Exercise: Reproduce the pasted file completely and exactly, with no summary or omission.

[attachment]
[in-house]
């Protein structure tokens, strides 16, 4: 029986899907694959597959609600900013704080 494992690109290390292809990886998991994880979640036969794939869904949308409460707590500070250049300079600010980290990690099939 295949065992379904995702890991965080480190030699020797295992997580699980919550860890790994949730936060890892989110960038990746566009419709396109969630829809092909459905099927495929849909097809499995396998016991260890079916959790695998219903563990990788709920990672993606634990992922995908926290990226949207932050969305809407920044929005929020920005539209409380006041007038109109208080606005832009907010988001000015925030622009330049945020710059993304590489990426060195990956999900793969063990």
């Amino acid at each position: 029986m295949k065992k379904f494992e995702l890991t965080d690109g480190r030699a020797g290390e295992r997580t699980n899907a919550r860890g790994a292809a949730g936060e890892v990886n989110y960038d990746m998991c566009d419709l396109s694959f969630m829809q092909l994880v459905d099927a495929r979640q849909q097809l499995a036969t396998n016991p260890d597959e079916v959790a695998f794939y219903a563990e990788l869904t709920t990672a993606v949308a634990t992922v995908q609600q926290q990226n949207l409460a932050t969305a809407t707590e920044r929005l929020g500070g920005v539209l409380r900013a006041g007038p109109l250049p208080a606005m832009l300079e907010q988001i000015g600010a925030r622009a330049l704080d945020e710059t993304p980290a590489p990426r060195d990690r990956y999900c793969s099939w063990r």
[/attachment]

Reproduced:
[in-house]
């Protein structure tokens, strides 16, 4: 029986899907694959597959609600900013704080 494992690109290390292809990886998991994880979640036969794939869904949308409460707590500070250049300079600010980290990690099939 295949065992379904995702890991965080480190030699020797295992997580699980919550860890790994949730936060890892989110960038990746566009419709396109969630829809092909459905099927495929849909097809499995396998016991260890079916959790695998219903563990990788709920990672993606634990992922995908926290990226949207932050969305809407920044929005929020920005539209409380006041007038109109208080606005832009907010988001000015925030622009330049945020710059993304590489990426060195990956999900793969063990």
């Amino acid at each position: 029986m295949k065992k379904f494992e995702l890991t965080d690109g480190r030699a020797g290390e295992r997580t699980n899907a919550r860890g790994a292809a949730g936060e890892v990886n989110y960038d990746m998991c566009d419709l396109s694959f969630m829809q092909l994880v459905d099927a495929r979640q849909q097809l499995a036969t396998n016991p260890d597959e079916v959790a695998f794939y219903a563990e990788l869904t709920t990672a993606v949308a634990t992922v995908q609600q926290q990226n949207l409460a932050t969305a809407t707590e920044r929005l929020g500070g920005v539209l409380r900013a006041g007038p109109l250049p208080a606005m832009l300079e907010q988001i000015g600010a925030r622009a330049l704080d945020e710059t993304p980290a590489p990426r060195d990690r990956y999900c793969s099939w063990r």